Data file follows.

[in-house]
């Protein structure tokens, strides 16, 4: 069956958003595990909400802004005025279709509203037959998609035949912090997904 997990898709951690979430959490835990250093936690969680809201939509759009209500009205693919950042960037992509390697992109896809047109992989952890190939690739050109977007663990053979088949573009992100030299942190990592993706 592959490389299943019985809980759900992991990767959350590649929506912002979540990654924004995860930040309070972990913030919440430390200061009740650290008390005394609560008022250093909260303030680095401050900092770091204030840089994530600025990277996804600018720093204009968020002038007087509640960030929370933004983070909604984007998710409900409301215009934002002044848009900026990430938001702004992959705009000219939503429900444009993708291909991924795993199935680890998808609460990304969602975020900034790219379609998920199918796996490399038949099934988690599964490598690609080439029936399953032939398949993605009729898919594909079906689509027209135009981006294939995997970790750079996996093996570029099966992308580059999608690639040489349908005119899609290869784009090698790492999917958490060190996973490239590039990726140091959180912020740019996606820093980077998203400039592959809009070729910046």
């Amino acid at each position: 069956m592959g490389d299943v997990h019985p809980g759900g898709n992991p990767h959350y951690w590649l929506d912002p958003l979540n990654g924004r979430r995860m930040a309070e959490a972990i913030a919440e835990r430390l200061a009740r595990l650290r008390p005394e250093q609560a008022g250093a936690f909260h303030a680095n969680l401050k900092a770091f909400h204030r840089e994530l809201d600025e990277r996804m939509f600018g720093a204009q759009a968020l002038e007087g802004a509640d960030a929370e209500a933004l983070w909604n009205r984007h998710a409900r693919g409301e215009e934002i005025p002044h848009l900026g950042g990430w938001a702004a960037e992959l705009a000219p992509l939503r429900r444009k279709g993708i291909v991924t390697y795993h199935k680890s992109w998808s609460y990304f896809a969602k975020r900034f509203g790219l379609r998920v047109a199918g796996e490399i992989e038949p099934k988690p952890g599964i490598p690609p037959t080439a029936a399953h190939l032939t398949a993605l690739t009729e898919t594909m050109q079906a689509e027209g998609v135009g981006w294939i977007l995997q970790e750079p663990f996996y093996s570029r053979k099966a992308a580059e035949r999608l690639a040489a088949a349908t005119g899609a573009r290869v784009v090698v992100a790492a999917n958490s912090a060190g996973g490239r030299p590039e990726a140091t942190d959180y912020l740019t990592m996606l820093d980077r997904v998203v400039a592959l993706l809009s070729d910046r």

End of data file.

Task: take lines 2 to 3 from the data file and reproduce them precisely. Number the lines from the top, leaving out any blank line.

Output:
């Protein structure tokens, strides 16, 4: 069956958003595990909400802004005025279709509203037959998609035949912090997904 997990898709951690979430959490835990250093936690969680809201939509759009209500009205693919950042960037992509390697992109896809047109992989952890190939690739050109977007663990053979088949573009992100030299942190990592993706 592959490389299943019985809980759900992991990767959350590649929506912002979540990654924004995860930040309070972990913030919440430390200061009740650290008390005394609560008022250093909260303030680095401050900092770091204030840089994530600025990277996804600018720093204009968020002038007087509640960030929370933004983070909604984007998710409900409301215009934002002044848009900026990430938001702004992959705009000219939503429900444009993708291909991924795993199935680890998808609460990304969602975020900034790219379609998920199918796996490399038949099934988690599964490598690609080439029936399953032939398949993605009729898919594909079906689509027209135009981006294939995997970790750079996996093996570029099966992308580059999608690639040489349908005119899609290869784009090698790492999917958490060190996973490239590039990726140091959180912020740019996606820093980077998203400039592959809009070729910046």
């Amino acid at each position: 069956m592959g490389d299943v997990h019985p809980g759900g898709n992991p990767h959350y951690w590649l929506d912002p958003l979540n990654g924004r979430r995860m930040a309070e959490a972990i913030a919440e835990r430390l200061a009740r595990l650290r008390p005394e250093q609560a008022g250093a936690f909260h303030a680095n969680l401050k900092a770091f909400h204030r840089e994530l809201d600025e990277r996804m939509f600018g720093a204009q759009a968020l002038e007087g802004a509640d960030a929370e209500a933004l983070w909604n009205r984007h998710a409900r693919g409301e215009e934002i005025p002044h848009l900026g950042g990430w938001a702004a960037e992959l705009a000219p992509l939503r429900r444009k279709g993708i291909v991924t390697y795993h199935k680890s992109w998808s609460y990304f896809a969602k975020r900034f509203g790219l379609r998920v047109a199918g796996e490399i992989e038949p099934k988690p952890g599964i490598p690609p037959t080439a029936a399953h190939l032939t398949a993605l690739t009729e898919t594909m050109q079906a689509e027209g998609v135009g981006w294939i977007l995997q970790e750079p663990f996996y093996s570029r053979k099966a992308a580059e035949r999608l690639a040489a088949a349908t005119g899609a573009r290869v784009v090698v992100a790492a999917n958490s912090a060190g996973g490239r030299p590039e990726a140091t942190d959180y912020l740019t990592m996606l820093d980077r997904v998203v400039a592959l993706l809009s070729d910046r």